Economist explores the dramatic loss of skilled jobs in the United States
University of British Columbia economist Paul Beaudry investigates the U.S. unemployment paradox and suggests there is hope for skilled workers yet.
What is behind the long-term U.S. decline in jobs for educated workers?
There has been a lot of focus on poor economic outcomes since the financial crisis of 2008, but I believe the real turning point for the U.S. economy was 2000. The employment rate has been falling since then, almost as if we never recovered from the tech bust. The reversal has been especially dramatic for educated workers. After decades of increased demand, more and more highly educated workers have cascaded down the occupational ladder since 2000. This has pushed many younger and less skilled workers out of the workforce altogether. Many recent university graduates are finding it challenging to land jobs in their trained field in the United States.
Have information technology needs reached a plateau?
Over the past 30 years, information technology has replaced a lot of routine jobs in manufacturing. We ramped up the education of skilled workers as a result. During the tech boom of the 90s, the implementation of IT required many highly educated workers. But since 2000 demand hasn’t kept up. The situation is similar to building a pipeline. You need a lot of workers to build the infrastructure, but once it’s built, fewer people are required to maintain it. So now we are dealing with an overstock of skilled workers.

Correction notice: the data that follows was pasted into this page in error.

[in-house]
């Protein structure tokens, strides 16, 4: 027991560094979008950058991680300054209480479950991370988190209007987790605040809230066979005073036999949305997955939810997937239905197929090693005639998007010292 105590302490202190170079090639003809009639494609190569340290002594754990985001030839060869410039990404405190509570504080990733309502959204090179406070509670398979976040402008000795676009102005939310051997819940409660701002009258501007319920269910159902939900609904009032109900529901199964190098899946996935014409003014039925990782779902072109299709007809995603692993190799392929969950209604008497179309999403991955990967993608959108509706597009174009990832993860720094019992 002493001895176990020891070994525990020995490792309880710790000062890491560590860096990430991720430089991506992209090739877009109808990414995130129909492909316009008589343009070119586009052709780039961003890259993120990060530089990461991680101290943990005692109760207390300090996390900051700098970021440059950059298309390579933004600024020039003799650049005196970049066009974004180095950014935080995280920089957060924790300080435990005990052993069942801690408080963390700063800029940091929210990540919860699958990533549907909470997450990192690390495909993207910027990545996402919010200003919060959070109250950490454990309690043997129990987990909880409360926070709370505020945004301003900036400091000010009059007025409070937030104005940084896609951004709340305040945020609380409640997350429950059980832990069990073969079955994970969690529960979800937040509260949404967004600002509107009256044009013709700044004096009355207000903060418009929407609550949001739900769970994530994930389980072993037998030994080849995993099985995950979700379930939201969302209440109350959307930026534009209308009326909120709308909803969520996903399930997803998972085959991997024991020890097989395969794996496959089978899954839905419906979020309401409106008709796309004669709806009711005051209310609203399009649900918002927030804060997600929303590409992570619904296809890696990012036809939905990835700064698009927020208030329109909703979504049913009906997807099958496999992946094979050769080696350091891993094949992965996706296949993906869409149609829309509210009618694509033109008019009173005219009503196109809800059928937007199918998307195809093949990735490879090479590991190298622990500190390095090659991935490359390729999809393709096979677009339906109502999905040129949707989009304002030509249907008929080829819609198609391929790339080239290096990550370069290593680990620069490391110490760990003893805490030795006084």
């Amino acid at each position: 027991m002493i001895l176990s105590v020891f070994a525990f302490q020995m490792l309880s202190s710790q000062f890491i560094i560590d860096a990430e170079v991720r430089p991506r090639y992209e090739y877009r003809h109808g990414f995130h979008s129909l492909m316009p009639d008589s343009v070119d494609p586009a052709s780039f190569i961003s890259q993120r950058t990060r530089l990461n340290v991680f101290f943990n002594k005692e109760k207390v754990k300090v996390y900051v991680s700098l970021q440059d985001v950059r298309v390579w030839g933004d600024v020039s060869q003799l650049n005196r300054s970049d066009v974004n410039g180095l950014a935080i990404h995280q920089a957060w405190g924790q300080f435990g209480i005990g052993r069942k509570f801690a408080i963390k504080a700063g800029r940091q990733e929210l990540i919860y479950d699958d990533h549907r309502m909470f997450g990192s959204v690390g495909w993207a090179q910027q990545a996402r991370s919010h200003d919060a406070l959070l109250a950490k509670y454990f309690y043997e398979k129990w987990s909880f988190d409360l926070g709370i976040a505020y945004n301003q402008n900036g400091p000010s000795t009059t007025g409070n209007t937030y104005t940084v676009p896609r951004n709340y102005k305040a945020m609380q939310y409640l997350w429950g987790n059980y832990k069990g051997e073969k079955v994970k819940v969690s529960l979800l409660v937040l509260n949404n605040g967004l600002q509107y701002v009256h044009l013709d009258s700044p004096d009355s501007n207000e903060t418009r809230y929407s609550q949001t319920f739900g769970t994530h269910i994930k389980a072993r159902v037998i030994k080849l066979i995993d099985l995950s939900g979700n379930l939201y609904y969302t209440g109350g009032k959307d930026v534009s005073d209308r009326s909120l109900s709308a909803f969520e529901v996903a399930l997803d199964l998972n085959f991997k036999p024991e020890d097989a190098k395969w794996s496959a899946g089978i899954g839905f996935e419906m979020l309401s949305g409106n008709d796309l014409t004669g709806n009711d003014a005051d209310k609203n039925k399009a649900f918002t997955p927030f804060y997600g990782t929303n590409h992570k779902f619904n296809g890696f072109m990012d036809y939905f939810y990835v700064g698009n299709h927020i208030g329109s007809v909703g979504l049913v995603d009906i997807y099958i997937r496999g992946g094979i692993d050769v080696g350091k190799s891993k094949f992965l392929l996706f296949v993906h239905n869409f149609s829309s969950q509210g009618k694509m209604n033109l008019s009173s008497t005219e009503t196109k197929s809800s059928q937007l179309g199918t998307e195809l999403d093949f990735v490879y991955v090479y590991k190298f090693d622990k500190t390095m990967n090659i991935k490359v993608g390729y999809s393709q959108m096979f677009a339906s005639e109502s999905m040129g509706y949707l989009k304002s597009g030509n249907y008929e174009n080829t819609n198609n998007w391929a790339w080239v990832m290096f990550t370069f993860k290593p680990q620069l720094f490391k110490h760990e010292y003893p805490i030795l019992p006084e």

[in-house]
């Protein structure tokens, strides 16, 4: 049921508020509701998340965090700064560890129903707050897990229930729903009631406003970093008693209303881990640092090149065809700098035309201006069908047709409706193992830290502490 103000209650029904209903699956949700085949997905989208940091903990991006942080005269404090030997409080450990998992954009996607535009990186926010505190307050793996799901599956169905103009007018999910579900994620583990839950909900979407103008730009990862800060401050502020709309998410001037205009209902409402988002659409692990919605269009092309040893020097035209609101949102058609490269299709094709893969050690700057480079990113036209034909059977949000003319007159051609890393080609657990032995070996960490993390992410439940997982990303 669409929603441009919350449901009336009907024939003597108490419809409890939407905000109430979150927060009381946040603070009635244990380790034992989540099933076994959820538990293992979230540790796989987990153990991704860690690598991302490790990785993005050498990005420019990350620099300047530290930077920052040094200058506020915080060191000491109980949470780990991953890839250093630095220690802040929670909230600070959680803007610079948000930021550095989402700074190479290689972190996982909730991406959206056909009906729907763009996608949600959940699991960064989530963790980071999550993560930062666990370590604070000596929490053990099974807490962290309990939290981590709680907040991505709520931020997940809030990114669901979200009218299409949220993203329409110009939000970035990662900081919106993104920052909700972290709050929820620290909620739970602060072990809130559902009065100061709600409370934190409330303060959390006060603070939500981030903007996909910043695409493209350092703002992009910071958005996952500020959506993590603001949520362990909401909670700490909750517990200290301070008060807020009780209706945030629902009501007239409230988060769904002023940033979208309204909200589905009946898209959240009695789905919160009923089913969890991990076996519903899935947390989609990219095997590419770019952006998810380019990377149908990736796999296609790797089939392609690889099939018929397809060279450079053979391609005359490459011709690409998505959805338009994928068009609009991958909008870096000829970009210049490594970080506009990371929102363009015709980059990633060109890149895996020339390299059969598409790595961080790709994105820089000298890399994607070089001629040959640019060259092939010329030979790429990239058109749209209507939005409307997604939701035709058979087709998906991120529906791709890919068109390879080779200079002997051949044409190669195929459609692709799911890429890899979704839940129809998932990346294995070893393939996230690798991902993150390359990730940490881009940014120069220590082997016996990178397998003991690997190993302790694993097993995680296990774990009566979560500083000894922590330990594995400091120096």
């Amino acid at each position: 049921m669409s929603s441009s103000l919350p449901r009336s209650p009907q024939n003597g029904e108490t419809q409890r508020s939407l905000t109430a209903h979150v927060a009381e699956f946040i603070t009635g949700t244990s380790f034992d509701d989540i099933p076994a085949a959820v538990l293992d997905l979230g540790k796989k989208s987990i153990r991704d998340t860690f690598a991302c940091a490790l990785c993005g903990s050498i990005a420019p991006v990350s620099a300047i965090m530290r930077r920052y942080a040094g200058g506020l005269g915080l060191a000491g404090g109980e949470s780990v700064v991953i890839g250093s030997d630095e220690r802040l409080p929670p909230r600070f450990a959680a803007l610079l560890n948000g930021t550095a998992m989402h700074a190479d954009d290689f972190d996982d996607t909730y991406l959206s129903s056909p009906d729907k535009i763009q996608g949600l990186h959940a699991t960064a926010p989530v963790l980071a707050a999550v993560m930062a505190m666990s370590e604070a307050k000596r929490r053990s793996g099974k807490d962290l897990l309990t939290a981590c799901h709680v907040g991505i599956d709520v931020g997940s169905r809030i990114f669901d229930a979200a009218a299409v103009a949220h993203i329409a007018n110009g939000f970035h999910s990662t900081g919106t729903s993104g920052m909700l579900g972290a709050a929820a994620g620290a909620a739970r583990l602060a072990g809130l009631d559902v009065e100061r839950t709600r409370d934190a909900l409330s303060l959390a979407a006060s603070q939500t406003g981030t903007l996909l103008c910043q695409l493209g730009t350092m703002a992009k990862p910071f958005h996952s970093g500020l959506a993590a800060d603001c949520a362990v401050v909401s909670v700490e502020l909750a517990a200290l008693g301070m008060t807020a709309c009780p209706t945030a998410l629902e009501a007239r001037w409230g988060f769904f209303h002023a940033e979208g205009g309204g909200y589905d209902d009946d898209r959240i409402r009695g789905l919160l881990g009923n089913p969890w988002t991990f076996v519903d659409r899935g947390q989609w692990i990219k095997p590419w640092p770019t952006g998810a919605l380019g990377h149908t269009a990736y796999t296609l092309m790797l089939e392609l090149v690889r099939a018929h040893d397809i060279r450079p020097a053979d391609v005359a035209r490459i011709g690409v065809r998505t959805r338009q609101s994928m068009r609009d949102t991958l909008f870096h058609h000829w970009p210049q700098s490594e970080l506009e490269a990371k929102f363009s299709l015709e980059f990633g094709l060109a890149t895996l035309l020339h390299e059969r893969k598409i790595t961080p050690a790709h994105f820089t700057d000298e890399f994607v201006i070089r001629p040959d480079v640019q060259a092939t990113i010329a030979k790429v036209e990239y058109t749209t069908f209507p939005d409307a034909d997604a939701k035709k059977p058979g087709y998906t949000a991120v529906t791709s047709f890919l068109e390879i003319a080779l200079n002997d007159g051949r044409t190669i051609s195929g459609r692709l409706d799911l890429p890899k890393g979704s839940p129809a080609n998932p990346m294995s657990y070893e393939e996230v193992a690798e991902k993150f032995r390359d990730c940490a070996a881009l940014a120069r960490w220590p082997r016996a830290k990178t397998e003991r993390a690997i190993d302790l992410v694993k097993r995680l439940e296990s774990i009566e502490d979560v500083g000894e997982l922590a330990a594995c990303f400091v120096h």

When will this “cool off” period end?
I think we’ve seen this type of long implementation cycle before. It took 30-40 years to bring in information technology, and the first wave may have come to maturity while a second one may be around the corner, or it could take longer. It all depends on that next big thing – is it artificial intelligence or 3D printing that might give us the type of boom we saw in the 80s and 90s? We’re on the lookout for those new frontiers. That’s why I am not overly alarmed by predictions of technology replacing the human work force.
Paul Beaudry, a professor in UBC’s Vancouver School of Economics, will present The Reversal in the Demand for Skills and Cognitive Tasks Since 2000 at the 2014 AAAS annual meeting 1-2:30pm CST, Feb. 15, 2014.